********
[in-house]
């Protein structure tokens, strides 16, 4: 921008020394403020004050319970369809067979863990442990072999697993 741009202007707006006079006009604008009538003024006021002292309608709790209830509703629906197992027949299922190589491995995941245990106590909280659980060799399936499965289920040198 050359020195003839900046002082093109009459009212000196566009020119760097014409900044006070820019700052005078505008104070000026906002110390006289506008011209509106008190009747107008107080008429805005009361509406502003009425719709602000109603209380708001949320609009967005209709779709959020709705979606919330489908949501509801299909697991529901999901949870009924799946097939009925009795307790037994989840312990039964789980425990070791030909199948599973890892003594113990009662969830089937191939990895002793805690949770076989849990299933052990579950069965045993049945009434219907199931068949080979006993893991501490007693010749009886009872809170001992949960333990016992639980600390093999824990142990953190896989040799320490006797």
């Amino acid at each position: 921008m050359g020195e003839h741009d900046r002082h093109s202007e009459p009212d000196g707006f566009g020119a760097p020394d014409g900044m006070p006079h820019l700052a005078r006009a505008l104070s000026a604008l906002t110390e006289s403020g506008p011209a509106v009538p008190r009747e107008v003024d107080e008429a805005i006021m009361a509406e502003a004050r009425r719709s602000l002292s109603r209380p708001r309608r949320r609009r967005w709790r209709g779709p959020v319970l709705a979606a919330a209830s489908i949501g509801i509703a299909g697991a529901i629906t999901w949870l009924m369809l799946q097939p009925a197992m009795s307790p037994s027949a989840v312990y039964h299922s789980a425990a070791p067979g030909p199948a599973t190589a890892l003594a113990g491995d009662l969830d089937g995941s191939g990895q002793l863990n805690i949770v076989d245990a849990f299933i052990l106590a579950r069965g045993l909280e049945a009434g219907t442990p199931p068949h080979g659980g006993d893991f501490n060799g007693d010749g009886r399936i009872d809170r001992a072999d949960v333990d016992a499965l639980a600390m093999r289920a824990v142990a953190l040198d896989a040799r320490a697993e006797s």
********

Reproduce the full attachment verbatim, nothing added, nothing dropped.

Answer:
[in-house]
């Protein structure tokens, strides 16, 4: 921008020394403020004050319970369809067979863990442990072999697993 741009202007707006006079006009604008009538003024006021002292309608709790209830509703629906197992027949299922190589491995995941245990106590909280659980060799399936499965289920040198 050359020195003839900046002082093109009459009212000196566009020119760097014409900044006070820019700052005078505008104070000026906002110390006289506008011209509106008190009747107008107080008429805005009361509406502003009425719709602000109603209380708001949320609009967005209709779709959020709705979606919330489908949501509801299909697991529901999901949870009924799946097939009925009795307790037994989840312990039964789980425990070791030909199948599973890892003594113990009662969830089937191939990895002793805690949770076989849990299933052990579950069965045993049945009434219907199931068949080979006993893991501490007693010749009886009872809170001992949960333990016992639980600390093999824990142990953190896989040799320490006797």
């Amino acid at each position: 921008m050359g020195e003839h741009d900046r002082h093109s202007e009459p009212d000196g707006f566009g020119a760097p020394d014409g900044m006070p006079h820019l700052a005078r006009a505008l104070s000026a604008l906002t110390e006289s403020g506008p011209a509106v009538p008190r009747e107008v003024d107080e008429a805005i006021m009361a509406e502003a004050r009425r719709s602000l002292s109603r209380p708001r309608r949320r609009r967005w709790r209709g779709p959020v319970l709705a979606a919330a209830s489908i949501g509801i509703a299909g697991a529901i629906t999901w949870l009924m369809l799946q097939p009925a197992m009795s307790p037994s027949a989840v312990y039964h299922s789980a425990a070791p067979g030909p199948a599973t190589a890892l003594a113990g491995d009662l969830d089937g995941s191939g990895q002793l863990n805690i949770v076989d245990a849990f299933i052990l106590a579950r069965g045993l909280e049945a009434g219907t442990p199931p068949h080979g659980g006993d893991f501490n060799g007693d010749g009886r399936i009872d809170r001992a072999d949960v333990d016992a499965l639980a600390m093999r289920a824990v142990a953190l040198d896989a040799r320490a697993e006797s």